Bruce Robbins in The Nation:
So vegetables are politics now!” The line is pronounced by a character in Alain Tanner’s 1976 film Jonah Who Will Be 25 in the Year 2000, a film that bids farewell to the political hopes of 1968 but somehow manages to be upbeat. John Berger, the English art critic, novelist, and universal man of letters who cowrote the film with Tanner, also managed to sustain an almost magical political buoyancy in the grim and uncertain years that followed the ’60s—and, like the character in Tanner’s film, he seems to have done so in part through vegetables, as well as animals, relocating so as to live in proximity to both.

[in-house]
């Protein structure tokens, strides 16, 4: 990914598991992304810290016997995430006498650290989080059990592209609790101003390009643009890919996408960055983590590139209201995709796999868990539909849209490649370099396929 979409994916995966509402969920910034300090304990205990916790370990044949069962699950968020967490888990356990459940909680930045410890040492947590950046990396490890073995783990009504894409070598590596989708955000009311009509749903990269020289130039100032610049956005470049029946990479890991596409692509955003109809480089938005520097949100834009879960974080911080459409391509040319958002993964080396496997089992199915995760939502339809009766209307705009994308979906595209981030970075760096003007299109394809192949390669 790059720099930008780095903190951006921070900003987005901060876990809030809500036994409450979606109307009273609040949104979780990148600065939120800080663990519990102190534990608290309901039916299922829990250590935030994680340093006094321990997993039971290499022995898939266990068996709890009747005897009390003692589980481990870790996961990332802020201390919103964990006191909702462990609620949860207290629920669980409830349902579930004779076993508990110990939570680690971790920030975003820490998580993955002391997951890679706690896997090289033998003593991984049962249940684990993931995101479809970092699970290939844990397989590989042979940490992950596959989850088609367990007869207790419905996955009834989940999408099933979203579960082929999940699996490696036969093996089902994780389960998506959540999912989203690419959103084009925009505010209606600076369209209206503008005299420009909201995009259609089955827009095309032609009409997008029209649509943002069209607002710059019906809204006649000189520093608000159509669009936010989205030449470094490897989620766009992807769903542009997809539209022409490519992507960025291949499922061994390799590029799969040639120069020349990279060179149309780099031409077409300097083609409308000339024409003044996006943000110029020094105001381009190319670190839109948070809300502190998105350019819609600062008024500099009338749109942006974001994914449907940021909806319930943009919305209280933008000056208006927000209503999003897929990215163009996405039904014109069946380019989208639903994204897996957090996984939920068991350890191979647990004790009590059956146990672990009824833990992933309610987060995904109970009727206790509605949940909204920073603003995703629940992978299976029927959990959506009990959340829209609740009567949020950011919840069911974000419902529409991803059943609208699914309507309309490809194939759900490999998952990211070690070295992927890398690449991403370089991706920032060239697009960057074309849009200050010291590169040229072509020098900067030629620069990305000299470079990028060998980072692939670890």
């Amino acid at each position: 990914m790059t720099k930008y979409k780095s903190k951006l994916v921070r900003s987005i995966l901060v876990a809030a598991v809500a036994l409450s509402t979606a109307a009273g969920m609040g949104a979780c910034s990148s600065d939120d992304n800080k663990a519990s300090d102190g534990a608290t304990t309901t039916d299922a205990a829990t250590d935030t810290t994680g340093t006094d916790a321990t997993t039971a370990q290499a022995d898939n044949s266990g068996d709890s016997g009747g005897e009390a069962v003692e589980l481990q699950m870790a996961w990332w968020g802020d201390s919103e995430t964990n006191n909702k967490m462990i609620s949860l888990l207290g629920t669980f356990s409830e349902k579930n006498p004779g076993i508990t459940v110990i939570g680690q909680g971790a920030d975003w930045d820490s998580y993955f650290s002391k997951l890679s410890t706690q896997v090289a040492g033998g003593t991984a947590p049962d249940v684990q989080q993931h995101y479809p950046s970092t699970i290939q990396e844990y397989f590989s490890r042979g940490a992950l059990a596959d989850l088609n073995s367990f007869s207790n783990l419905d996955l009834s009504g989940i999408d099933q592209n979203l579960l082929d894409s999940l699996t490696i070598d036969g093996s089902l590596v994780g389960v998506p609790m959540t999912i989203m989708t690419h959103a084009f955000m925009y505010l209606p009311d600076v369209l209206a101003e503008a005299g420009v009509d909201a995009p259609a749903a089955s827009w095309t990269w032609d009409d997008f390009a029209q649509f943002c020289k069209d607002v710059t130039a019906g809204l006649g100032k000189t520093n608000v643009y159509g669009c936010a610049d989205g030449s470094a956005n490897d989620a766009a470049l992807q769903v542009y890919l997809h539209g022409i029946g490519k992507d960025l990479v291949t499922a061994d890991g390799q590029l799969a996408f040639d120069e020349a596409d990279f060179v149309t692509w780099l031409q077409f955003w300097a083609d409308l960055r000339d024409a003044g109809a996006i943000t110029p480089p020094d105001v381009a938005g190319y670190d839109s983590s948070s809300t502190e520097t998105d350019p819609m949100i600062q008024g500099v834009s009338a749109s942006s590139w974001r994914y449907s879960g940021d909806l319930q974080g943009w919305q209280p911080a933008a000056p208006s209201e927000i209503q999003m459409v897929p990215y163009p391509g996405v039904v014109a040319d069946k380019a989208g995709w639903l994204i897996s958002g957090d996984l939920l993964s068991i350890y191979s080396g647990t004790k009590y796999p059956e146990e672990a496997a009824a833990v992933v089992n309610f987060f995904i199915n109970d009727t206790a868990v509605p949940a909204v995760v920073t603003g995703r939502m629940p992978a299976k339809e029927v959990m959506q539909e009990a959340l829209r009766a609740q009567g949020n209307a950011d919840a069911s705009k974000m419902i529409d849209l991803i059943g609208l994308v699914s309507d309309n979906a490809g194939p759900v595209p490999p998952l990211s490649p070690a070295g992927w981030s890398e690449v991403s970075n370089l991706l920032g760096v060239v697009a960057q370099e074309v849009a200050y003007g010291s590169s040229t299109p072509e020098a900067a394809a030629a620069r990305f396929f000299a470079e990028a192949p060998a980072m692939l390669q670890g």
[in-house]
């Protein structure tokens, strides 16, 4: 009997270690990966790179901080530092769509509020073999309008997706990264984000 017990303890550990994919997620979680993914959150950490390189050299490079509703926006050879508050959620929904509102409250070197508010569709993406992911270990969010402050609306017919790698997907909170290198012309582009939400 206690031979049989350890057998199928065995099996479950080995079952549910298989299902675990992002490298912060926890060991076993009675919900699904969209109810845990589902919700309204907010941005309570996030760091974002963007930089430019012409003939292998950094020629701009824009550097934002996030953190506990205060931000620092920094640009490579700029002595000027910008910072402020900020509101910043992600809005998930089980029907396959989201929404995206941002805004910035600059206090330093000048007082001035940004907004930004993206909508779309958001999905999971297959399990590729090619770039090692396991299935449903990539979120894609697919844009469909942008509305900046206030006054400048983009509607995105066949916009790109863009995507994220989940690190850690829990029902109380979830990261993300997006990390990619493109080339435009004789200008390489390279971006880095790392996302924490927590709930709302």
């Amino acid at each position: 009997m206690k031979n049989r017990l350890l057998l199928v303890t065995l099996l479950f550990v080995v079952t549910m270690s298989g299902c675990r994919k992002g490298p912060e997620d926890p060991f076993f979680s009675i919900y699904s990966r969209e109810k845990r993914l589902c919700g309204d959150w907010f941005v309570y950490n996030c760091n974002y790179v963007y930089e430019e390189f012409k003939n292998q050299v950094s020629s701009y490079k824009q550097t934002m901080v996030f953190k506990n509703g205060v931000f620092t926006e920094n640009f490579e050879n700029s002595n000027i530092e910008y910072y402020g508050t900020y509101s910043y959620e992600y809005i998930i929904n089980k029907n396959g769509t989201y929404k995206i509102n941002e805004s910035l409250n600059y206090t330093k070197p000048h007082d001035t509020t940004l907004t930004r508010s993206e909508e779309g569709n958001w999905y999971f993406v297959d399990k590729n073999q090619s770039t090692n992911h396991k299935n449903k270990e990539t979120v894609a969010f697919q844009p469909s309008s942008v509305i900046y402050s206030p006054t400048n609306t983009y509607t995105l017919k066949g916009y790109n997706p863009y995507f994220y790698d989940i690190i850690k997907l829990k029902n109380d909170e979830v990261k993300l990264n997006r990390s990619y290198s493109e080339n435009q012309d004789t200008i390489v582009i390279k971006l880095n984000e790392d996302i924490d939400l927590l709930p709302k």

I met Berger in Geneva a couple of years after the film came out. At the time, he was living in the French Alpine village of Quincy. There were already whispers about how, after the heady 1960s, his work had become too nostalgic for the apparently disappearing simplicities of peasant existence, and the day I met him he did nothing to dissuade me of this view. He was speaking, in torrential French, at the launch of an exhibition of Jean Mohr photographs of mountain villagers. I don’t remember much of what he said, except that, like Mohr’s portraits, he found in his neighbors a nobility that otherwise seemed to be lacking in modern life. In a café afterward, he invited me to Quincy. I was looking forward to the visit with embarrassing eagerness, but it was not to be. Before it could be arranged, I wrote something on the nostalgia question, beginning with an examination of Pig Earth, Berger’s newly published account of French peasant experience. I sent him a draft and got a letter back signed by his wife, Beverly Bancroft. The letter was slightly ambiguous: He hadn’t read it, and he didn’t like this sort of thing. That was the end of our budding relationship.